It is relatively easy to design things that work smoothly and harmoniously as long as things go right. But as soon as there is a problem or a misunderstanding, the problems arise. This is where good design is essential. Designers need to focus their attention on the cases where things go wrong, not just on when things work as planned. Actually, this is where the most satisfaction can arise: when something goes wrong but the machine highlights the problems, then the person understands the issue, takes the proper actions, and the problem is solved. When this happens smoothly, the collaboration of person and device feels wonderful.

The above passage has underpinnings of Jidoka where the idea is to stop the line or the machine when a problem occurs. The same idea is important in UX as well. Norman continues:

Human-centered design is a design philosophy. It means starting with a good understanding of people and the needs that the design is intended to meet. This understanding comes about primarily through observation, for people themselves are often unaware of their true needs, even unaware of the difficulties they are encountering.

My take on this passage again is Lean-oriented. Toyota teaches us to go to gemba to grasp the facts. Going to gemba and observing, identifying waste and solving problems is an excellent way to develop oneself.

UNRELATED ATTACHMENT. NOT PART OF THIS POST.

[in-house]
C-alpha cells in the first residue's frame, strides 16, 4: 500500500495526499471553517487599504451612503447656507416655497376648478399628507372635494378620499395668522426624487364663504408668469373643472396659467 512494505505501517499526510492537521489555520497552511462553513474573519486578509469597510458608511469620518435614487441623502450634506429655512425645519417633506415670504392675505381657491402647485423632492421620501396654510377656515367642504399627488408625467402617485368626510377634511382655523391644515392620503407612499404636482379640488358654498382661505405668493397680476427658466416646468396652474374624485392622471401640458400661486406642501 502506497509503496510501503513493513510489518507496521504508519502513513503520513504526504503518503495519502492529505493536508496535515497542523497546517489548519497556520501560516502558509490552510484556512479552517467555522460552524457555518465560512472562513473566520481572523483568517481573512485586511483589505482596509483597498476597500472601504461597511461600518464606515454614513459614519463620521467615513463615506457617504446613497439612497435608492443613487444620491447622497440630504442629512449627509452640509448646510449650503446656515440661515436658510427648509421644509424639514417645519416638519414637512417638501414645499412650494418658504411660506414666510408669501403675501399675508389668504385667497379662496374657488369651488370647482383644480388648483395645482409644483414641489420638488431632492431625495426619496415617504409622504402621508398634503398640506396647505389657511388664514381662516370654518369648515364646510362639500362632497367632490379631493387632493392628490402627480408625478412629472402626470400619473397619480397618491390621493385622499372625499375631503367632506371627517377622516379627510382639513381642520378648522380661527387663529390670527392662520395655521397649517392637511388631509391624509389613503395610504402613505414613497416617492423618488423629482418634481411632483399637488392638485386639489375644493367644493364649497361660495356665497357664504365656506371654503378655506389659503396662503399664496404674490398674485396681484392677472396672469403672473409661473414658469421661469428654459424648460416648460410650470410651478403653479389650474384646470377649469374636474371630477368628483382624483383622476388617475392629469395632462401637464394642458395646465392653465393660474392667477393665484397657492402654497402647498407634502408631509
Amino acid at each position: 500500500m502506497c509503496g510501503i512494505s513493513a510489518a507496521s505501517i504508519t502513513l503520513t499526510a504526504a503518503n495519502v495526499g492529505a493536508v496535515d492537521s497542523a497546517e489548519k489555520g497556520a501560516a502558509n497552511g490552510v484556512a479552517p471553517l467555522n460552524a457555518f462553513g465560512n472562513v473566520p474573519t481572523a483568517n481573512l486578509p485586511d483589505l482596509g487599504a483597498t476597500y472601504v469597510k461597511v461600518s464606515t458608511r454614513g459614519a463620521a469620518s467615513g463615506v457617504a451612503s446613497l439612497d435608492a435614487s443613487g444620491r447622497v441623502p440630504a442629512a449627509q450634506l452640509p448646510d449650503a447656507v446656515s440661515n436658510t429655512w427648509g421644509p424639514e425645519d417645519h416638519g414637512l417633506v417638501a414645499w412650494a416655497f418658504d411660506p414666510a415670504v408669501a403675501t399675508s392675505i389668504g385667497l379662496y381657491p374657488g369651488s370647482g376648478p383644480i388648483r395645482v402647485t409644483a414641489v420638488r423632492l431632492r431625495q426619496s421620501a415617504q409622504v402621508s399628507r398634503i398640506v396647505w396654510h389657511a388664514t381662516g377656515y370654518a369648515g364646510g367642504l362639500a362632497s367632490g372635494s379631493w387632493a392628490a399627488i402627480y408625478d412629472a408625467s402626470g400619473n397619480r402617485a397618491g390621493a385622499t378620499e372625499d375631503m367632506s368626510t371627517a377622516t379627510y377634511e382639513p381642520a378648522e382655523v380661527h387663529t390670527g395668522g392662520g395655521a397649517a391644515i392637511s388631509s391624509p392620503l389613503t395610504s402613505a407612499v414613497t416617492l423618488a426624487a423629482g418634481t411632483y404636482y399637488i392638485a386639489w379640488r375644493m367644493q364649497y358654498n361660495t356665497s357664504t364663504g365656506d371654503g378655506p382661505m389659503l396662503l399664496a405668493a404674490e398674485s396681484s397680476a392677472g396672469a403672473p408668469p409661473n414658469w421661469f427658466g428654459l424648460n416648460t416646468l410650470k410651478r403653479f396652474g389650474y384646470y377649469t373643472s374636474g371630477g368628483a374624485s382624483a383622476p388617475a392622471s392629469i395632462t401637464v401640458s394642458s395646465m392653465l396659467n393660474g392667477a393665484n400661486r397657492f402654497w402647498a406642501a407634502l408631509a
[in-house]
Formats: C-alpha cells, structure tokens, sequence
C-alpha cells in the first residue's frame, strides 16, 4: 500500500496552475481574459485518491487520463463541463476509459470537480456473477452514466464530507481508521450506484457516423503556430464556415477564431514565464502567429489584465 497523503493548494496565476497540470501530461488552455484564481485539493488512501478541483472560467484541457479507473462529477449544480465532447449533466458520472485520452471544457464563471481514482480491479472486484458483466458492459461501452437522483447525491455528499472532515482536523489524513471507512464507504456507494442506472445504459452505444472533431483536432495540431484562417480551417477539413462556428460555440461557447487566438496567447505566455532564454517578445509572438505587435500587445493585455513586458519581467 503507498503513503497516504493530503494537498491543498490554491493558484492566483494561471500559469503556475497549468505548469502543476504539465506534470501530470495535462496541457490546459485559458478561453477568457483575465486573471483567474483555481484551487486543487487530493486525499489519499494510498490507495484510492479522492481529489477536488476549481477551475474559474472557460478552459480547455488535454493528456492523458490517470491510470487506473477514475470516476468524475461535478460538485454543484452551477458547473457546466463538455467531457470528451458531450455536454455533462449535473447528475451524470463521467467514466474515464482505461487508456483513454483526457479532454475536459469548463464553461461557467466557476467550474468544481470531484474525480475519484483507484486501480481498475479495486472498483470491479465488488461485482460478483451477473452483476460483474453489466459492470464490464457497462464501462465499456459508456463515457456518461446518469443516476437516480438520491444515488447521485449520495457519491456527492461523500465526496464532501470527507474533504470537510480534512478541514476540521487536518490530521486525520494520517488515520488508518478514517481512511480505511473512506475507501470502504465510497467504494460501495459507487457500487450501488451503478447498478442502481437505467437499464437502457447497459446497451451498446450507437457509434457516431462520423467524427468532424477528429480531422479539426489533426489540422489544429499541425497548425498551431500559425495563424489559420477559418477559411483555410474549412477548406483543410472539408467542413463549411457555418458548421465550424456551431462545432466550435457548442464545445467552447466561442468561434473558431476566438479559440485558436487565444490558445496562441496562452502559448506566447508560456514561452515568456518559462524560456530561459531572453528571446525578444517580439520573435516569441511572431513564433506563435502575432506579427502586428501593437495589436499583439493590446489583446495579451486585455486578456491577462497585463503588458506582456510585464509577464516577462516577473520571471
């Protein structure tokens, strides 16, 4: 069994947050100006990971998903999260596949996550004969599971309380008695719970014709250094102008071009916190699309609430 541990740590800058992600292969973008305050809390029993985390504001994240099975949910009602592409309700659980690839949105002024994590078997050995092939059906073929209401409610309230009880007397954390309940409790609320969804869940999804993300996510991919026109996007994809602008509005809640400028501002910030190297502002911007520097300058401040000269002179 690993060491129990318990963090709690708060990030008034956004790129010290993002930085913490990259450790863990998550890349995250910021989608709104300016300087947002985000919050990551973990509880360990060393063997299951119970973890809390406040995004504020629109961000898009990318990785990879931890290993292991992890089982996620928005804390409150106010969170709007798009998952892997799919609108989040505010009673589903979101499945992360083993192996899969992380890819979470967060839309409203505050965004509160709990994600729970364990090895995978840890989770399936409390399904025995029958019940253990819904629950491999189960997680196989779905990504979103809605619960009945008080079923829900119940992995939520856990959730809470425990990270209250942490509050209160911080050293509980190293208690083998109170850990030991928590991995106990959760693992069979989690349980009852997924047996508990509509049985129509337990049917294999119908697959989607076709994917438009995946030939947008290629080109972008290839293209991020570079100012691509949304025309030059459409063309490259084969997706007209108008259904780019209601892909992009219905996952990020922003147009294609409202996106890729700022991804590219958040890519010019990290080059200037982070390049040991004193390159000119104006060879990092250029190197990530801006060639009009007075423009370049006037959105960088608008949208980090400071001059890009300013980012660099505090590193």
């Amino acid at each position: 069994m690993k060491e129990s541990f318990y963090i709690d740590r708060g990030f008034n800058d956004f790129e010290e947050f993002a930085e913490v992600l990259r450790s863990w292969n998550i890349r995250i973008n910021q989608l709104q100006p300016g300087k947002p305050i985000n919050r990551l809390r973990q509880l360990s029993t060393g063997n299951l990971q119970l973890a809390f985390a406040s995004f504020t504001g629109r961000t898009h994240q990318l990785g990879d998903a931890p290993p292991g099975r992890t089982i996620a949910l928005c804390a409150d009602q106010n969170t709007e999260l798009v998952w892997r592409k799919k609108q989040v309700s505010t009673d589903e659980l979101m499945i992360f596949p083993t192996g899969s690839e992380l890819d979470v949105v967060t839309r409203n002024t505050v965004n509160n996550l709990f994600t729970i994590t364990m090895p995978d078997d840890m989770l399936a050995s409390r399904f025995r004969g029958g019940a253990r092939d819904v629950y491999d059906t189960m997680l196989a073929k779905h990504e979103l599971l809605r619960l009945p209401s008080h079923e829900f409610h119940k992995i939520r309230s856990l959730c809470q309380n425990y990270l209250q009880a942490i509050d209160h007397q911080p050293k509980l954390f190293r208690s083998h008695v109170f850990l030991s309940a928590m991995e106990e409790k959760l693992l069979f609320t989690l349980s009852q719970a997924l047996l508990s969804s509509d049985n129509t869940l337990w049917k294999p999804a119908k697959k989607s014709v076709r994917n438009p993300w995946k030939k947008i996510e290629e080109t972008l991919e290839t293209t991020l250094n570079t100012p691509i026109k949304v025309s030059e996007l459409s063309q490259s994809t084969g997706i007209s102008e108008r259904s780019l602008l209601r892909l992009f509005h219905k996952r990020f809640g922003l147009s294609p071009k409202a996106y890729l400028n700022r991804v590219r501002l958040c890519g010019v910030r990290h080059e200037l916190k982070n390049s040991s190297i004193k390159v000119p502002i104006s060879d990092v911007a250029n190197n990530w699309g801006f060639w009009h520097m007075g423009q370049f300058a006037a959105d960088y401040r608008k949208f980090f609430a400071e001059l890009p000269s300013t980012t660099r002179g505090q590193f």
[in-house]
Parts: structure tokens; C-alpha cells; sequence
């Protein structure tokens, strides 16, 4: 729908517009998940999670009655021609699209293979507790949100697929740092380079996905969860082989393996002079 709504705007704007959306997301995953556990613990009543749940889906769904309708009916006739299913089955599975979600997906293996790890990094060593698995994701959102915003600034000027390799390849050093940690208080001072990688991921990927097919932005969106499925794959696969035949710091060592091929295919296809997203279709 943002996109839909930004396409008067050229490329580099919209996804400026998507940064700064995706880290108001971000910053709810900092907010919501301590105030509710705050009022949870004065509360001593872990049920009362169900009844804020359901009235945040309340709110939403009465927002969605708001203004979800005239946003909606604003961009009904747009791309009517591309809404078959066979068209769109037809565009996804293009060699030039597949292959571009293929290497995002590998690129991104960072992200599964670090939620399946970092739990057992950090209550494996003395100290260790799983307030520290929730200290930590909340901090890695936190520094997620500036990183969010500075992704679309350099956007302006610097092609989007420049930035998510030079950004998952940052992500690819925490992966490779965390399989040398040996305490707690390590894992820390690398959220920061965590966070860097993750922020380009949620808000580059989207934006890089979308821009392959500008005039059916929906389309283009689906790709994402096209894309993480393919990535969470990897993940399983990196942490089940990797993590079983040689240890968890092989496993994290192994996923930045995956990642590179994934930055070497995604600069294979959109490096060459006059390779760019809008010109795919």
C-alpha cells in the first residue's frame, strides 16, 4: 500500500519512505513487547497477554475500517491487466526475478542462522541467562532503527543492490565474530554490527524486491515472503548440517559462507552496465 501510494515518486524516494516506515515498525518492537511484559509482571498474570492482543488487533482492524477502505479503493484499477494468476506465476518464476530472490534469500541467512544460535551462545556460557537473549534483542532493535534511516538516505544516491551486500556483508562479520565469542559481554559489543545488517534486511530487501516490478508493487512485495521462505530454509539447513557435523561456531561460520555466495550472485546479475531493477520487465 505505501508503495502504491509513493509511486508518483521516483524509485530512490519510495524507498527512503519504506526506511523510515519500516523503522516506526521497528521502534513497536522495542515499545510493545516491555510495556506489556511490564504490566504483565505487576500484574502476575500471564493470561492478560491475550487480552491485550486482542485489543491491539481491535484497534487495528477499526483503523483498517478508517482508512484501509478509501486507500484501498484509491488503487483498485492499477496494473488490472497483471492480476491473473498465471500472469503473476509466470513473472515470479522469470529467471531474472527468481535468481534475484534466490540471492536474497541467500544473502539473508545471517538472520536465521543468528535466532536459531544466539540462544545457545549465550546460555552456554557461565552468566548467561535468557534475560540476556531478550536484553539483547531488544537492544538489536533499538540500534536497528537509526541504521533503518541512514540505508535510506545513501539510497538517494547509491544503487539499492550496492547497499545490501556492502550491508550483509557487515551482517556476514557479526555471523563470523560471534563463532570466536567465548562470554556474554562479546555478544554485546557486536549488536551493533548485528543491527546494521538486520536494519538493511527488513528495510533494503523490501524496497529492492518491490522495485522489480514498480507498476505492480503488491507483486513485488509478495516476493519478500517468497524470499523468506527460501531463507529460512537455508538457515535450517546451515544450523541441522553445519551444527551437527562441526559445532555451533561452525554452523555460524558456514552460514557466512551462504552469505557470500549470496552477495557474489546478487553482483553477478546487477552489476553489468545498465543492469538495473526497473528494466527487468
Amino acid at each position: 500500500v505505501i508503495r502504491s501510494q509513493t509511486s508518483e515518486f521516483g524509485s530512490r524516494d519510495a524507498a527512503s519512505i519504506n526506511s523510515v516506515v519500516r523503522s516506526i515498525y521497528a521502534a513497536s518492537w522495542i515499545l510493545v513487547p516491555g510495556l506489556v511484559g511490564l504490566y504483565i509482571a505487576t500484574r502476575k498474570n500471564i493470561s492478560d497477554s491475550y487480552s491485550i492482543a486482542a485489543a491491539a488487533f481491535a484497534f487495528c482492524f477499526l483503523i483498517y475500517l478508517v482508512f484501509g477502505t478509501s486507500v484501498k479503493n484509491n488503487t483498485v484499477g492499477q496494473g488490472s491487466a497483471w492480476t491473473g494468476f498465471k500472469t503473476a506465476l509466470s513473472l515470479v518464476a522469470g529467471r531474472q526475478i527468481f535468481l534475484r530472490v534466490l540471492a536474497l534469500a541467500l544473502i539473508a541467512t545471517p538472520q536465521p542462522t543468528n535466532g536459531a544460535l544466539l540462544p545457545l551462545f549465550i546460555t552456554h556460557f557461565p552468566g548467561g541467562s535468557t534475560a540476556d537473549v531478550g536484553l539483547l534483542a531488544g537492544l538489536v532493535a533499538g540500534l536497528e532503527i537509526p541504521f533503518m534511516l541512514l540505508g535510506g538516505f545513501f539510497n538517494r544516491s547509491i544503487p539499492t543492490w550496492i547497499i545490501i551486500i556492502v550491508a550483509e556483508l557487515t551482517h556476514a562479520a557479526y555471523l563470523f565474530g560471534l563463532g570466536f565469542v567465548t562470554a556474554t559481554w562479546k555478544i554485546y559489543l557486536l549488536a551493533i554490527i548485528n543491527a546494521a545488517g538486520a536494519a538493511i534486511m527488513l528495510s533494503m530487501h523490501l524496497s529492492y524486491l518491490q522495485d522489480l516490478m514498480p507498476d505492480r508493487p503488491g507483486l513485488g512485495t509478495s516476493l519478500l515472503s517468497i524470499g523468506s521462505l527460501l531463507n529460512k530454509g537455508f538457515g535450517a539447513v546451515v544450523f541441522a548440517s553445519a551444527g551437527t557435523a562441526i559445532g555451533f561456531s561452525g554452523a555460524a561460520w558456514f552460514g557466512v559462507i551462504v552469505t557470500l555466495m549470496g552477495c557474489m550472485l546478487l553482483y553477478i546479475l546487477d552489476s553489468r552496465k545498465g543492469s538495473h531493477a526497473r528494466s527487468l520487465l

Great designers produce pleasurable experiences. Experience: note the word. Engineers tend not to like it; it is too subjective. But when I ask them about their favorite automobile or test equipment, they will smile delightedly as they discuss the fit and finish, the sensation of power during acceleration, their ease of control while shifting or steering, or the wonderful feel of the knobs and switches on the instrument. Those are experiences.

Experience is critical, for it determines how fondly people remember their interactions. Was the overall experience positive, or was it frustrating and confusing? When our home technology behaves in an uninterpretable fashion we can become confused, frustrated, and even angry—all strong negative emotions. When there is understanding it can lead to a feeling of control, of mastery, and of satisfaction or even pride—all strong positive emotions. Cognition and emotion are tightly intertwined, which means that the designers must design with both in mind.